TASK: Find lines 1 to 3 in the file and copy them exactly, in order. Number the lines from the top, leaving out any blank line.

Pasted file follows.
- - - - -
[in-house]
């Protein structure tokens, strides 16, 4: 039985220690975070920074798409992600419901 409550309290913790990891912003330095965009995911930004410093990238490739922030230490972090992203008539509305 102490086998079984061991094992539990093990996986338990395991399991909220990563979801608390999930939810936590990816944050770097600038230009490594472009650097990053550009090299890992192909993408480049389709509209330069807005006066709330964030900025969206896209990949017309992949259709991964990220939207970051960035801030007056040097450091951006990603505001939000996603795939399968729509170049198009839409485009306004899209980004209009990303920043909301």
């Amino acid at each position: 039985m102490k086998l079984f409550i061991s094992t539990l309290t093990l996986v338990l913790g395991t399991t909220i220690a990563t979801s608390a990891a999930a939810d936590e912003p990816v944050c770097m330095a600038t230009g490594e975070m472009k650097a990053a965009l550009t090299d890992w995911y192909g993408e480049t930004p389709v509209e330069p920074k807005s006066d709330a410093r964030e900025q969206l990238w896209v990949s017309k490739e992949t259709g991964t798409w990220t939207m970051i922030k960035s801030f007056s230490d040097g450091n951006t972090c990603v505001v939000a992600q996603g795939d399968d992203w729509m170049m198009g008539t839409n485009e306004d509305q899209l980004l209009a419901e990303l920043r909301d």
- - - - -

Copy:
[in-house]
């Protein structure tokens, strides 16, 4: 039985220690975070920074798409992600419901 409550309290913790990891912003330095965009995911930004410093990238490739922030230490972090992203008539509305 102490086998079984061991094992539990093990996986338990395991399991909220990563979801608390999930939810936590990816944050770097600038230009490594472009650097990053550009090299890992192909993408480049389709509209330069807005006066709330964030900025969206896209990949017309992949259709991964990220939207970051960035801030007056040097450091951006990603505001939000996603795939399968729509170049198009839409485009306004899209980004209009990303920043909301």
């Amino acid at each position: 039985m102490k086998l079984f409550i061991s094992t539990l309290t093990l996986v338990l913790g395991t399991t909220i220690a990563t979801s608390a990891a999930a939810d936590e912003p990816v944050c770097m330095a600038t230009g490594e975070m472009k650097a990053a965009l550009t090299d890992w995911y192909g993408e480049t930004p389709v509209e330069p920074k807005s006066d709330a410093r964030e900025q969206l990238w896209v990949s017309k490739e992949t259709g991964t798409w990220t939207m970051i922030k960035s801030f007056s230490d040097g450091n951006t972090c990603v505001v939000a992600q996603g795939d399968d992203w729509m170049m198009g008539t839409n485009e306004d509305q899209l980004l209009a419901e990303l920043r909301d």